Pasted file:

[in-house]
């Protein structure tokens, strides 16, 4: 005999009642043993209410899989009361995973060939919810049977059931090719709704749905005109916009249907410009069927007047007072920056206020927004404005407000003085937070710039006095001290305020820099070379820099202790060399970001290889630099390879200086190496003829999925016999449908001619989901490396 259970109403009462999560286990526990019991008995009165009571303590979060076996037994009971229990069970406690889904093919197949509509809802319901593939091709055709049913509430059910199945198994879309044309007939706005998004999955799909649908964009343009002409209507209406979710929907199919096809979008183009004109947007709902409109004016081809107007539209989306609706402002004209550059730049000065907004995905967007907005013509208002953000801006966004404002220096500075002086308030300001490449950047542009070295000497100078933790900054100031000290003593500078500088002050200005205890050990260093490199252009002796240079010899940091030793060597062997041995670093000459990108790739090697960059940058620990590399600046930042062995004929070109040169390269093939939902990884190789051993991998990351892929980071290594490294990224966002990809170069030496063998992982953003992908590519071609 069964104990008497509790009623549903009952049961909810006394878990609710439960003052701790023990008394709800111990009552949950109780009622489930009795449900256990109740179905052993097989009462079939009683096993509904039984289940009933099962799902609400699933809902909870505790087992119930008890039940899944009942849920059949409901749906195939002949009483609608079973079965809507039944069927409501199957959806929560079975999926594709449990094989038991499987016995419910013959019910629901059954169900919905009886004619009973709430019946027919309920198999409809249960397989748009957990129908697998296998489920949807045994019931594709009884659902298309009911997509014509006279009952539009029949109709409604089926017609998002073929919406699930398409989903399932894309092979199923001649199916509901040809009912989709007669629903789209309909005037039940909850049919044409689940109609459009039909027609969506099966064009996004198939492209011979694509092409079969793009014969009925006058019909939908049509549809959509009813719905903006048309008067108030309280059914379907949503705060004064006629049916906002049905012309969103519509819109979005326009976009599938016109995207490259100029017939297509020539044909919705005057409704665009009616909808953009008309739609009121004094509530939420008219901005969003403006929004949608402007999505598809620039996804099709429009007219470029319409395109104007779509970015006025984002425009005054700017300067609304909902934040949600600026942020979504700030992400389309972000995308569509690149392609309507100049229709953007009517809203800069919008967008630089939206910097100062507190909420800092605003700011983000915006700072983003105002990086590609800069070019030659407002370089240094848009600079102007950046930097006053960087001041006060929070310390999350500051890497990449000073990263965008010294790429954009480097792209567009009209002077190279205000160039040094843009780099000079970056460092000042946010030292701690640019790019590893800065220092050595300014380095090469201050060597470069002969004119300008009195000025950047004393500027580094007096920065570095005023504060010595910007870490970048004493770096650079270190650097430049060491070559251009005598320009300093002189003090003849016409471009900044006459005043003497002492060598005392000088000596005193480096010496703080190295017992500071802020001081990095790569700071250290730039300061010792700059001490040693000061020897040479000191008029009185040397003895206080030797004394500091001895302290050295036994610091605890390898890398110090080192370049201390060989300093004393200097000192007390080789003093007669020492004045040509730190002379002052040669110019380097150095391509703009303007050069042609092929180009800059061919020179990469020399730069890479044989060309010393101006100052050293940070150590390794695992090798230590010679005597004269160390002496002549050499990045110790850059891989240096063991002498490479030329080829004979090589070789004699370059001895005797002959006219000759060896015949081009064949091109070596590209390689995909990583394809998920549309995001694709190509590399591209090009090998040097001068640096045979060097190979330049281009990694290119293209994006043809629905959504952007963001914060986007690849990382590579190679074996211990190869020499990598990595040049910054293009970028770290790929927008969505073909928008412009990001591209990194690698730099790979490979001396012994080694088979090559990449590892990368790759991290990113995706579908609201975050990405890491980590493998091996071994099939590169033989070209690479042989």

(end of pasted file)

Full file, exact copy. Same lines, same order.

[in-house]
């Protein structure tokens, strides 16, 4: 005999009642043993209410899989009361995973060939919810049977059931090719709704749905005109916009249907410009069927007047007072920056206020927004404005407000003085937070710039006095001290305020820099070379820099202790060399970001290889630099390879200086190496003829999925016999449908001619989901490396 259970109403009462999560286990526990019991008995009165009571303590979060076996037994009971229990069970406690889904093919197949509509809802319901593939091709055709049913509430059910199945198994879309044309007939706005998004999955799909649908964009343009002409209507209406979710929907199919096809979008183009004109947007709902409109004016081809107007539209989306609706402002004209550059730049000065907004995905967007907005013509208002953000801006966004404002220096500075002086308030300001490449950047542009070295000497100078933790900054100031000290003593500078500088002050200005205890050990260093490199252009002796240079010899940091030793060597062997041995670093000459990108790739090697960059940058620990590399600046930042062995004929070109040169390269093939939902990884190789051993991998990351892929980071290594490294990224966002990809170069030496063998992982953003992908590519071609 069964104990008497509790009623549903009952049961909810006394878990609710439960003052701790023990008394709800111990009552949950109780009622489930009795449900256990109740179905052993097989009462079939009683096993509904039984289940009933099962799902609400699933809902909870505790087992119930008890039940899944009942849920059949409901749906195939002949009483609608079973079965809507039944069927409501199957959806929560079975999926594709449990094989038991499987016995419910013959019910629901059954169900919905009886004619009973709430019946027919309920198999409809249960397989748009957990129908697998296998489920949807045994019931594709009884659902298309009911997509014509006279009952539009029949109709409604089926017609998002073929919406699930398409989903399932894309092979199923001649199916509901040809009912989709007669629903789209309909005037039940909850049919044409689940109609459009039909027609969506099966064009996004198939492209011979694509092409079969793009014969009925006058019909939908049509549809959509009813719905903006048309008067108030309280059914379907949503705060004064006629049916906002049905012309969103519509819109979005326009976009599938016109995207490259100029017939297509020539044909919705005057409704665009009616909808953009008309739609009121004094509530939420008219901005969003403006929004949608402007999505598809620039996804099709429009007219470029319409395109104007779509970015006025984002425009005054700017300067609304909902934040949600600026942020979504700030992400389309972000995308569509690149392609309507100049229709953007009517809203800069919008967008630089939206910097100062507190909420800092605003700011983000915006700072983003105002990086590609800069070019030659407002370089240094848009600079102007950046930097006053960087001041006060929070310390999350500051890497990449000073990263965008010294790429954009480097792209567009009209002077190279205000160039040094843009780099000079970056460092000042946010030292701690640019790019590893800065220092050595300014380095090469201050060597470069002969004119300008009195000025950047004393500027580094007096920065570095005023504060010595910007870490970048004493770096650079270190650097430049060491070559251009005598320009300093002189003090003849016409471009900044006459005043003497002492060598005392000088000596005193480096010496703080190295017992500071802020001081990095790569700071250290730039300061010792700059001490040693000061020897040479000191008029009185040397003895206080030797004394500091001895302290050295036994610091605890390898890398110090080192370049201390060989300093004393200097000192007390080789003093007669020492004045040509730190002379002052040669110019380097150095391509703009303007050069042609092929180009800059061919020179990469020399730069890479044989060309010393101006100052050293940070150590390794695992090798230590010679005597004269160390002496002549050499990045110790850059891989240096063991002498490479030329080829004979090589070789004699370059001895005797002959006219000759060896015949081009064949091109070596590209390689995909990583394809998920549309995001694709190509590399591209090009090998040097001068640096045979060097190979330049281009990694290119293209994006043809629905959504952007963001914060986007690849990382590579190679074996211990190869020499990598990595040049910054293009970028770290790929927008969505073909928008412009990001591209990194690698730099790979490979001396012994080694088979090559990449590892990368790759991290990113995706579908609201975050990405890491980590493998091996071994099939590169033989070209690479042989």